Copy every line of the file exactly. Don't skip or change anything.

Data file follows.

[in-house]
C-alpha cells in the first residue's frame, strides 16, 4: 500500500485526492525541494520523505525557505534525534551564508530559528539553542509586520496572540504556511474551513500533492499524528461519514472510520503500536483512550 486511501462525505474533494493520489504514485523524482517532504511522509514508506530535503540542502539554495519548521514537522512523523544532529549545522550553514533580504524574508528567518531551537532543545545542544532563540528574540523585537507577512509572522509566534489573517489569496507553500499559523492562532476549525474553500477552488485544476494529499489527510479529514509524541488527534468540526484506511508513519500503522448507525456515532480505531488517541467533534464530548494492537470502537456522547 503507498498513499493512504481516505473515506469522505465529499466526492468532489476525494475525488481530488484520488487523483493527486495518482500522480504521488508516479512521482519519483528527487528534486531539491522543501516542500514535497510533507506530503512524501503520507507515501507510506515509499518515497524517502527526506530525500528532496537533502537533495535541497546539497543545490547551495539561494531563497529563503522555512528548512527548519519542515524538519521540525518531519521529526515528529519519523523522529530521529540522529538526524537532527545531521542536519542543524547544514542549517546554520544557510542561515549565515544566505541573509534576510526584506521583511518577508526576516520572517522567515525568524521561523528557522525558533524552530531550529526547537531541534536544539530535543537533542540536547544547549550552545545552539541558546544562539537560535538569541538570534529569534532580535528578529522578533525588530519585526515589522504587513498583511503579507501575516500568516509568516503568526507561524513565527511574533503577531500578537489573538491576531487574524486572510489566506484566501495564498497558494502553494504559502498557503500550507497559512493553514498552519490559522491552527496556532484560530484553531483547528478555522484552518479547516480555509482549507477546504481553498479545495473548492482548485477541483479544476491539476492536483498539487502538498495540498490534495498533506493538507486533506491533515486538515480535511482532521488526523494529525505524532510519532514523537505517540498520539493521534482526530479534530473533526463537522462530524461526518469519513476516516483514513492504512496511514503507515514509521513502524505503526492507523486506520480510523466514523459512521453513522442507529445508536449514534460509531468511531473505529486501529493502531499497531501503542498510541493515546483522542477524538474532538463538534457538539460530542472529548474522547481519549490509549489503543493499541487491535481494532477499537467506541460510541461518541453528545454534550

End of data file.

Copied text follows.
[in-house]
C-alpha cells in the first residue's frame, strides 16, 4: 500500500485526492525541494520523505525557505534525534551564508530559528539553542509586520496572540504556511474551513500533492499524528461519514472510520503500536483512550 486511501462525505474533494493520489504514485523524482517532504511522509514508506530535503540542502539554495519548521514537522512523523544532529549545522550553514533580504524574508528567518531551537532543545545542544532563540528574540523585537507577512509572522509566534489573517489569496507553500499559523492562532476549525474553500477552488485544476494529499489527510479529514509524541488527534468540526484506511508513519500503522448507525456515532480505531488517541467533534464530548494492537470502537456522547 503507498498513499493512504481516505473515506469522505465529499466526492468532489476525494475525488481530488484520488487523483493527486495518482500522480504521488508516479512521482519519483528527487528534486531539491522543501516542500514535497510533507506530503512524501503520507507515501507510506515509499518515497524517502527526506530525500528532496537533502537533495535541497546539497543545490547551495539561494531563497529563503522555512528548512527548519519542515524538519521540525518531519521529526515528529519519523523522529530521529540522529538526524537532527545531521542536519542543524547544514542549517546554520544557510542561515549565515544566505541573509534576510526584506521583511518577508526576516520572517522567515525568524521561523528557522525558533524552530531550529526547537531541534536544539530535543537533542540536547544547549550552545545552539541558546544562539537560535538569541538570534529569534532580535528578529522578533525588530519585526515589522504587513498583511503579507501575516500568516509568516503568526507561524513565527511574533503577531500578537489573538491576531487574524486572510489566506484566501495564498497558494502553494504559502498557503500550507497559512493553514498552519490559522491552527496556532484560530484553531483547528478555522484552518479547516480555509482549507477546504481553498479545495473548492482548485477541483479544476491539476492536483498539487502538498495540498490534495498533506493538507486533506491533515486538515480535511482532521488526523494529525505524532510519532514523537505517540498520539493521534482526530479534530473533526463537522462530524461526518469519513476516516483514513492504512496511514503507515514509521513502524505503526492507523486506520480510523466514523459512521453513522442507529445508536449514534460509531468511531473505529486501529493502531499497531501503542498510541493515546483522542477524538474532538463538534457538539460530542472529548474522547481519549490509549489503543493499541487491535481494532477499537467506541460510541461518541453528545454534550